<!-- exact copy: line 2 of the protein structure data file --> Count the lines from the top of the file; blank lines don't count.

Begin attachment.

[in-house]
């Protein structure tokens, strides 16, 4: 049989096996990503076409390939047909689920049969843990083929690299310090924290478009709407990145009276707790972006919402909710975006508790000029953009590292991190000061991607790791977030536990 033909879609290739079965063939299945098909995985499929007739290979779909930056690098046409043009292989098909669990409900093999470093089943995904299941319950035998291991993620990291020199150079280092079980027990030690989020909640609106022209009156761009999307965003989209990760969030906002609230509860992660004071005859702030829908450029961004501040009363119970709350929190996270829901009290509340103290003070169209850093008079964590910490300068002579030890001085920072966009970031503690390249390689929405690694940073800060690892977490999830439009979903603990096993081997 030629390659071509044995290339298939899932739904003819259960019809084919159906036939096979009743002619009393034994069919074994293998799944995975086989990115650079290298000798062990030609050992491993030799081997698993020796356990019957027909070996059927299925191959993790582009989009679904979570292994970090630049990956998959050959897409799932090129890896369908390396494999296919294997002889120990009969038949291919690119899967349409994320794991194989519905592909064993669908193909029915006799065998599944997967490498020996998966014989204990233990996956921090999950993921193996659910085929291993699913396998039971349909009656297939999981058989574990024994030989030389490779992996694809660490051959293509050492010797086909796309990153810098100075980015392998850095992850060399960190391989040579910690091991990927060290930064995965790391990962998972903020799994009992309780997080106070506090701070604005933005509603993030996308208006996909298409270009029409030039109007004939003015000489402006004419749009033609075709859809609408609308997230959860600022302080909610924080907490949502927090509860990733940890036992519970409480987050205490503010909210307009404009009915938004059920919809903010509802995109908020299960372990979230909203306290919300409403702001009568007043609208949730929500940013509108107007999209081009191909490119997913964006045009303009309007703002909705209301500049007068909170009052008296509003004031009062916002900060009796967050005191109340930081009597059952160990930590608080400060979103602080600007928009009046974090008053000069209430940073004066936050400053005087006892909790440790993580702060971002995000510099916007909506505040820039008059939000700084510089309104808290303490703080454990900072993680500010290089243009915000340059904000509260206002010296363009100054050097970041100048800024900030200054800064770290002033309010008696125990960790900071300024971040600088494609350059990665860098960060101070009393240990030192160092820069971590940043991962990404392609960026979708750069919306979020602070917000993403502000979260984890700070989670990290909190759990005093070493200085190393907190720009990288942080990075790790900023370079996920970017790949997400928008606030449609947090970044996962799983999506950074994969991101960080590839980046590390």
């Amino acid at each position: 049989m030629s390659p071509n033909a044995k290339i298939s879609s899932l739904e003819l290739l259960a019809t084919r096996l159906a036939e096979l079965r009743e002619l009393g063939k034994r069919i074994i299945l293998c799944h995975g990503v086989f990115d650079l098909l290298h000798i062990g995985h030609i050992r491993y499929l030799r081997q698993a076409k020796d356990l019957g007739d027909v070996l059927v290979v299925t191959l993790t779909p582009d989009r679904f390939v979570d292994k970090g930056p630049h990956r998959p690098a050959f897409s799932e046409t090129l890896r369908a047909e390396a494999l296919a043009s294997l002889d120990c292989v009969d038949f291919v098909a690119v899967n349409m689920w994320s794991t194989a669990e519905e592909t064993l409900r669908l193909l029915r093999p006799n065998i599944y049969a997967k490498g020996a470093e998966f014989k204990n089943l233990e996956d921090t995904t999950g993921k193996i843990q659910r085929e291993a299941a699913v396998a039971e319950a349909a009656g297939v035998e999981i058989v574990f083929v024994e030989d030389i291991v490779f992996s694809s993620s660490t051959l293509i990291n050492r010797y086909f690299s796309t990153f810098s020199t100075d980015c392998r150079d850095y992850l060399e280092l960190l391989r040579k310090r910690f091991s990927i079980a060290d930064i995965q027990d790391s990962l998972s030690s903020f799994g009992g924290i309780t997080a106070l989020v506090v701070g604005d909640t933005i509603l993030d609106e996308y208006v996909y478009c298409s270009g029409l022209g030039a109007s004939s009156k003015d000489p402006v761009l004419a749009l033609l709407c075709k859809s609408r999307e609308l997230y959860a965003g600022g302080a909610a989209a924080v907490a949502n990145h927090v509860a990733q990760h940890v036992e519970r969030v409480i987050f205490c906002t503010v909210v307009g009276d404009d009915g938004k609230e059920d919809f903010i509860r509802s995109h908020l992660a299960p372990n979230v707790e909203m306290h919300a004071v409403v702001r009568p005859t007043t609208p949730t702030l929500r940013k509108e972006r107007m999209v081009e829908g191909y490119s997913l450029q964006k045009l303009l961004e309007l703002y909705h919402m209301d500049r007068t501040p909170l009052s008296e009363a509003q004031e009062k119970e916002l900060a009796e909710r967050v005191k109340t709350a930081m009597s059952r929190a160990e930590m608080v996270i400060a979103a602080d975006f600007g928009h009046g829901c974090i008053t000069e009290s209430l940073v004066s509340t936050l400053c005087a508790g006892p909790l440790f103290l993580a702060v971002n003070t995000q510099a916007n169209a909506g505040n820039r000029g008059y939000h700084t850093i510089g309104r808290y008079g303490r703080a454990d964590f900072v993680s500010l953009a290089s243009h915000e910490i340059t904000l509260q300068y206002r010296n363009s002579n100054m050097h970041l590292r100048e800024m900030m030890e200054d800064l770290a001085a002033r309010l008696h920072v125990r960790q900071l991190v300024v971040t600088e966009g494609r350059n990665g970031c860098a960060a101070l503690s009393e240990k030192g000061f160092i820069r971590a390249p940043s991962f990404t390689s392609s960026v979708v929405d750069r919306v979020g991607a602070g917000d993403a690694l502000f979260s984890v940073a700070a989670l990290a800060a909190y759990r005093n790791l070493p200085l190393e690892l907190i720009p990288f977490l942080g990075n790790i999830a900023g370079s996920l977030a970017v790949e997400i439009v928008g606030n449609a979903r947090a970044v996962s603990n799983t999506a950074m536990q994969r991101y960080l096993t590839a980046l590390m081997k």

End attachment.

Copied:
């Protein structure tokens, strides 16, 4: 049989096996990503076409390939047909689920049969843990083929690299310090924290478009709407990145009276707790972006919402909710975006508790000029953009590292991190000061991607790791977030536990 033909879609290739079965063939299945098909995985499929007739290979779909930056690098046409043009292989098909669990409900093999470093089943995904299941319950035998291991993620990291020199150079280092079980027990030690989020909640609106022209009156761009999307965003989209990760969030906002609230509860992660004071005859702030829908450029961004501040009363119970709350929190996270829901009290509340103290003070169209850093008079964590910490300068002579030890001085920072966009970031503690390249390689929405690694940073800060690892977490999830439009979903603990096993081997 030629390659071509044995290339298939899932739904003819259960019809084919159906036939096979009743002619009393034994069919074994293998799944995975086989990115650079290298000798062990030609050992491993030799081997698993020796356990019957027909070996059927299925191959993790582009989009679904979570292994970090630049990956998959050959897409799932090129890896369908390396494999296919294997002889120990009969038949291919690119899967349409994320794991194989519905592909064993669908193909029915006799065998599944997967490498020996998966014989204990233990996956921090999950993921193996659910085929291993699913396998039971349909009656297939999981058989574990024994030989030389490779992996694809660490051959293509050492010797086909796309990153810098100075980015392998850095992850060399960190391989040579910690091991990927060290930064995965790391990962998972903020799994009992309780997080106070506090701070604005933005509603993030996308208006996909298409270009029409030039109007004939003015000489402006004419749009033609075709859809609408609308997230959860600022302080909610924080907490949502927090509860990733940890036992519970409480987050205490503010909210307009404009009915938004059920919809903010509802995109908020299960372990979230909203306290919300409403702001009568007043609208949730929500940013509108107007999209081009191909490119997913964006045009303009309007703002909705209301500049007068909170009052008296509003004031009062916002900060009796967050005191109340930081009597059952160990930590608080400060979103602080600007928009009046974090008053000069209430940073004066936050400053005087006892909790440790993580702060971002995000510099916007909506505040820039008059939000700084510089309104808290303490703080454990900072993680500010290089243009915000340059904000509260206002010296363009100054050097970041100048800024900030200054800064770290002033309010008696125990960790900071300024971040600088494609350059990665860098960060101070009393240990030192160092820069971590940043991962990404392609960026979708750069919306979020602070917000993403502000979260984890700070989670990290909190759990005093070493200085190393907190720009990288942080990075790790900023370079996920970017790949997400928008606030449609947090970044996962799983999506950074994969991101960080590839980046590390």